Using Color to Show Perimeter

Many things look better in color, right?

So why should that be any different  in math?

I’ve found that taking a “colorful approach” to math not only makes mathematical objects look more interesting and pleasurable, it can also make mathematical concepts more clear.

Here’s an example from something I did today — I used color to show a shortcut for finding the perimeter of rectangular-ish objects.

I was tutoring a boy who had to find the perimeter of this figure:

Right object, find perimeter

This student did not see that there is a short-cut that could help him find the perimeter. I wanted to make this clear, so I reached for my color pencils and colorized both the left vertical segment and the two right vertical segments. My goal was to help the student see that the sum of the two right vertical segments equals the long left vertical segment.

The student realized this after I colorized it. Then I used a different color, red, to show that the sum of the two horizontal segments on top equals the longer horizontal bottom segment, like this:

At this point I felt that the student was ready to see the math that relates to the whole figure, so I wrote the math, using color to relate the numbers to the colors of the sides of the figure, like this:

At this point the student was able to see the shortcut in this kind of problem, which together we wrote as follows:

This is a fairly basic example of how color can, quickly and effectively, illustrate math concepts. Feel free to share examples of how you use color in your math lessons. I’m curious to learn (and share) a variety of ways, for I see that color has great potential.

Image via Wikipedia

Color Your Way to Integer Success

We all know that one of the trickiest subject for many students is the subject of combining integers.

I’ve hit on a new way to help students with this topic, a way that involves using color.

Using different colors helps students relate similar concepts and separate different concepts. Color works faster than underlining or drawing rings around numbers, it’s more attractive, and it makes a student’s page fun to look at, too.

Here’s just one example of how using color can help students make sense of those oft-bewildering positive and negative numbers.

Take a problem like:   + 3 – 7 + 6 – 9

Many students get confused by a problem like this because they don’t have the least idea of what to do first.

But when you use color, tell students that the first step is an easy step:  just re-write the problem, making the positive numbers red, and the negative numbers blue, like this:

The next step is equally easy … group the positives on the left and the negatives on the right. I use my handy-dandy “double-slash” divider to show the separation, like this:

After that, use the rule for combining integers with the same sign (here you can say “with the same color!”), like this:

At this point you depart from color, as you combine the integers with different signs, and you get the answer, like this:

All together, it looks like this:

I have found this approach extremely helpful for those students — and you know the ones I’m talking about — who just struggle endlessly with these rules.

By the way, if you’d like to see the chapter of my Algebra Survival Guide, which explains the “Same-Sign” Rule and the “Mixed-Sign” Rule, just go to this page and scroll down about half-way down till you come to the link for downloading chapters:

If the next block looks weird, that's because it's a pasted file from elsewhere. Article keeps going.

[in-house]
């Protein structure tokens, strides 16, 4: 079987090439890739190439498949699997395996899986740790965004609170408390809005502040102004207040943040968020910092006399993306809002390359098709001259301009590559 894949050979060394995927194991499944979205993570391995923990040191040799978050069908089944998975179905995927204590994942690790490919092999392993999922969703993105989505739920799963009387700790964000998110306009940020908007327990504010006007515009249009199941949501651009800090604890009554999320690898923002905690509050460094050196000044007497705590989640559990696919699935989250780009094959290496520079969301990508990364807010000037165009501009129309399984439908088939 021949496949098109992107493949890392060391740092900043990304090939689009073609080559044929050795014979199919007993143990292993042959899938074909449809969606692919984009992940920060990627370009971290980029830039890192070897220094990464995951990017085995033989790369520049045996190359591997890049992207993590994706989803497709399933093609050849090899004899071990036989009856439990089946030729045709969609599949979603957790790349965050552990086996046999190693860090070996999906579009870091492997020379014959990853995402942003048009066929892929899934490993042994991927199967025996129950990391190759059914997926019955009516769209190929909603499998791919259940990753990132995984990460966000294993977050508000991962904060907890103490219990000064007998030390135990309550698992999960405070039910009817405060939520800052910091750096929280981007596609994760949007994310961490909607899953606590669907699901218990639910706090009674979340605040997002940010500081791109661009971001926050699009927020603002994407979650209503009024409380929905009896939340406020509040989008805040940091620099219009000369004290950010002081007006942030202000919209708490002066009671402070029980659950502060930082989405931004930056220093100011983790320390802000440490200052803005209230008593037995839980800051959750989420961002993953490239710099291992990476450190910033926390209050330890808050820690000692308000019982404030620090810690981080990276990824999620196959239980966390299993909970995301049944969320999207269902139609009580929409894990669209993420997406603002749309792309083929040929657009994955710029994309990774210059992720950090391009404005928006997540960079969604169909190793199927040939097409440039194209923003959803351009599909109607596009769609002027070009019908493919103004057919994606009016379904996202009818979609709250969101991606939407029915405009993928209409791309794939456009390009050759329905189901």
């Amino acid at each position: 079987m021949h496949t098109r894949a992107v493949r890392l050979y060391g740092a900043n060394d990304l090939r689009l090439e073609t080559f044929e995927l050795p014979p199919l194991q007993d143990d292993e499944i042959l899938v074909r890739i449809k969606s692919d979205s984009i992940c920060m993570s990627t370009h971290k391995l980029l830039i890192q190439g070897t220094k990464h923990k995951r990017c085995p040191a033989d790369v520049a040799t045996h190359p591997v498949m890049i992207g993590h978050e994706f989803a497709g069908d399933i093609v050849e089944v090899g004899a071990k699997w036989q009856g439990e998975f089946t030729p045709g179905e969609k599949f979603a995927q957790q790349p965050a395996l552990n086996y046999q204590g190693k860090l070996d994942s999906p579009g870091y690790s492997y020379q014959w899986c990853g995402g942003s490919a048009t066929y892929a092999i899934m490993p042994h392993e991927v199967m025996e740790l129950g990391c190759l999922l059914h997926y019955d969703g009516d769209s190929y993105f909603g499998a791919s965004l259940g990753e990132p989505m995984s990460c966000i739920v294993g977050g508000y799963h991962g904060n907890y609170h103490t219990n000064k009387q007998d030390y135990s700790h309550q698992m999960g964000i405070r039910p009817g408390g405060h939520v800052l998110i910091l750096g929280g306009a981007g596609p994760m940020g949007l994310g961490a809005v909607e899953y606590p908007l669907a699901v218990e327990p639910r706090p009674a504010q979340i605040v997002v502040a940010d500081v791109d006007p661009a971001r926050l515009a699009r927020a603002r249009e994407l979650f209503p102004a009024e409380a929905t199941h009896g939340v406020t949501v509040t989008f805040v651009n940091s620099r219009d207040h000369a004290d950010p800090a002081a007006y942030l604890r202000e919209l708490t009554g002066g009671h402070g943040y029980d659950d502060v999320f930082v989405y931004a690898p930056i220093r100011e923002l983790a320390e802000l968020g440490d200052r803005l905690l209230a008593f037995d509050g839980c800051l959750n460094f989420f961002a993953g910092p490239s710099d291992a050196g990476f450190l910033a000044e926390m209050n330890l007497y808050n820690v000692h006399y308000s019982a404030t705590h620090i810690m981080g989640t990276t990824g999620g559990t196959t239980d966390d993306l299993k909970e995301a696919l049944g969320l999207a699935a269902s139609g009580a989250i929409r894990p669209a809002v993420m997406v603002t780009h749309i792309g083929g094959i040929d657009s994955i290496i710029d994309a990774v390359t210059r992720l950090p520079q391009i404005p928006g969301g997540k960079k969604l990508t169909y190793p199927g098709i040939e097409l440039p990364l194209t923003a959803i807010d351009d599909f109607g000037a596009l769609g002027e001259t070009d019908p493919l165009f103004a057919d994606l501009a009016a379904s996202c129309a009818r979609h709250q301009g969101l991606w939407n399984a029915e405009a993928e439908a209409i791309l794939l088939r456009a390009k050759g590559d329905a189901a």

http://singingturtle.com/pages/PARENTS3.html

Please try this out yourself and feel free to let me know how it goes. I’m always open to feedback.

How to Use Color to Explain Algebra Concepts

Lately I’ve been having great success using COLOR to explain algebraic concepts, as strange as that may seem.

I’ve found that is that adding color to equations helps students see important relationships among the terms, for it lets them visually group related terms.

This is impossible to explain without an example, right? So here’s one to show you how it’s done.

GOAL: Give students a way of understanding the following exponent rule, usually learned in Algebra II:

In explaining this rule, I first show students a common sense but critically important idea:

GIVEN: Two terms are equal to each other, and each term has two parts.

CONCLUSION: IF two of the parts are equal (blue), you can CONCLUDE that the other parts are also equal (pink).

Here’s a visual WITH COLOR that gets this idea across:

Next I help students recall an early math concept that uses this principle. In this case, the following example gives them a nice way of seeing this concept with color:

The conclusion, of course, is that x + 4 = 9, meaning that x = 5.

Notice that I consistently use the same colors to indicate the same ideas: blue, to show the parts that we know are equal; pink, to indicate the parts that we conclude are equal.

Finally I use this same color scheme to show the logic behind the Algebra II exponent rule, like this:

The conclusion, of course, is that THEREFORE x = y.

I get a lot of quiet “Now I Get Its” when I show this to Algebra II students.

The “Aha” looks that I get remind me that while this concept is obvious to me and you, many students don’t grasp it fully.

In any case, I wanted to share this because I’ve found that there’s great potential in using color to explain aspects of algebra. I hope that you find this useful, and I encourage you to use color yourself.

Just for the record, the rule I explain in this section is a very useful rule of exponents. To show you its use, I am including the example of a problem that requires its use, below: